APLAC Midterm Vobaculary Level F Units 1-7

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141 Terms

1

approbation

(n.) the expression of approval or favorable opinion, praise; official approval

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2

assauge

(v.) to make easier or milder, relieve; to quiet, calm; to put an end to, appease, satisfy, quench

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3

ameliorate

(v.) to improve, make better, correct a flaw or shortcoming

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4

aplomb

(n.) poise, assurance, great self-confidence; perpendicularity

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5

abominate

(v.) To have an intense dislike or hatred for.

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6

acculturation

(n.) the modification of the social patterns, traits, or structures of one group or society by contact with those of another; the resultant blend

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7

adventitious

(adj.) resulting from chance rather than from an inherent cause or character; accidental, not essential; (medicine) acquired, not congenital

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8

ascribe

(v.) to assign or refer to (as a cause or source), attribute

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9

affable

(adj.) courteous and pleasant, sociable, easy to speak to

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10

aggrandize

(v.) to increase in greatness, power, or wealth; to build up or intensify; to make appear greater

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11

amorphous

(adj.) shapeless, without definite form; of no particular type or character; without organization, unity, or cohesion

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12

amorphous

(adj.) shapeless, without definite form; of no particular type or character; without organization, unity, or cohesion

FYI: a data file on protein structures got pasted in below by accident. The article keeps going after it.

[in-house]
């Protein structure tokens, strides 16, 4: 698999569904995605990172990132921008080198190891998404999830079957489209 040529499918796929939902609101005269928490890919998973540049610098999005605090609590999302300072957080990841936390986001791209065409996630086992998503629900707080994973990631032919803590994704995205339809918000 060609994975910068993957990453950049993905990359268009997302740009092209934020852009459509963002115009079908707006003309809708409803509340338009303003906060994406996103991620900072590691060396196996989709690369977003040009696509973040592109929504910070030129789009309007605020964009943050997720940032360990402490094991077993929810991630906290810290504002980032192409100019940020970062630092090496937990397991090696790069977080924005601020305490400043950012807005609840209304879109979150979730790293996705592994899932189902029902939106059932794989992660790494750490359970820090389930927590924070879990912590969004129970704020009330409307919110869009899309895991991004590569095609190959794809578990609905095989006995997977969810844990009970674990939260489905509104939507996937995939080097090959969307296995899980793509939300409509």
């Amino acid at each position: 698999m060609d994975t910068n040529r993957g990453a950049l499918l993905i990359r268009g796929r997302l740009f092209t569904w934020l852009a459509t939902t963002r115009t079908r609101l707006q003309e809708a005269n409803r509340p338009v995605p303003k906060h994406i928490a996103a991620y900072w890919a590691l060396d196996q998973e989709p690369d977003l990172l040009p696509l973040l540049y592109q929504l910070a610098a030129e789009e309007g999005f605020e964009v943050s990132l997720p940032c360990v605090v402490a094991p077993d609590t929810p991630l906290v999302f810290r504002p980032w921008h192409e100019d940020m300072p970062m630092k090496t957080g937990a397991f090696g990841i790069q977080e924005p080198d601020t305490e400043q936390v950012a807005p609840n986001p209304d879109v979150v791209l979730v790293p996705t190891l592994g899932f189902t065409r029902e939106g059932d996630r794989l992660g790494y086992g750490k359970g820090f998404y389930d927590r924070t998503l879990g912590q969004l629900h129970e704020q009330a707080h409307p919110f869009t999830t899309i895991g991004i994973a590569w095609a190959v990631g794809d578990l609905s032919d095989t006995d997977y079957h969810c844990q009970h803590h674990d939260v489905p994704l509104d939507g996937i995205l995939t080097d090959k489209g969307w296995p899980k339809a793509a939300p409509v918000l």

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13

archetype

(n.) an original model on which something was patterned or replicated; the ideal example of a particular type of person or thing

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14

aura

(n.) that which surrounds (as an atmosphere); a distinctive air or personal quality

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15

amnesty

(n.) a general pardon for an offense against a government; in general, any act of forgiveness or absolution

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16

autonomy

(n.) self-government, political control

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17

axiomatic

(adj.) self-evident, expressing a universally accepted principle or rule

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18

anomalous

(adj.) abnormal, irregular, departing from the usual

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19

aspersion

(n.) a damaging or derogatory statement; the act of slandering or defaming

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20

austere

(adj.) severe or stern in manner; without adornment or luxury, simple, plain; harsh or sour in flavor

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21

bombastic

(adj.) pompous or overblown in language; full of high-sounding words intended to conceal a lack of ideas

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22

blazon

(v.) to adorn or embellish; to display conspicuously; to publish or proclaim widely

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23

bizarre

(adj.) extremely strange, unusual, atypical

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24

brusque

(adj.) abrupt, blunt, with no formalities

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25

beneficent

(adj.) performing acts of kindness or charity; conferring benefits, doing good

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26

coalition

(n.) a combination, union, or merger for some specific purpose

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27

callow

(adj.) without experience; immature, not fully developed; lacking sophistication and poise; without feathers

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28

circuitious

(adj.) roundabout, not direct

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29

commiserate

(v.) to sympathize with, have pity or sorrow for, share a feeling of distress

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30

contraband

(n.) illegal traffic, smuggled goods; (adj.) illegal, prohibited

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31

caveat

(n.) a warning or caution to prevent misunderstanding or discourage behavior

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32

cajole

(v.) to coax, persuade through flattery or artifice; to deceive with soothing thoughts or false promises

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33

castigate

(v.) to punish severely; to criticize severely

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34

contrive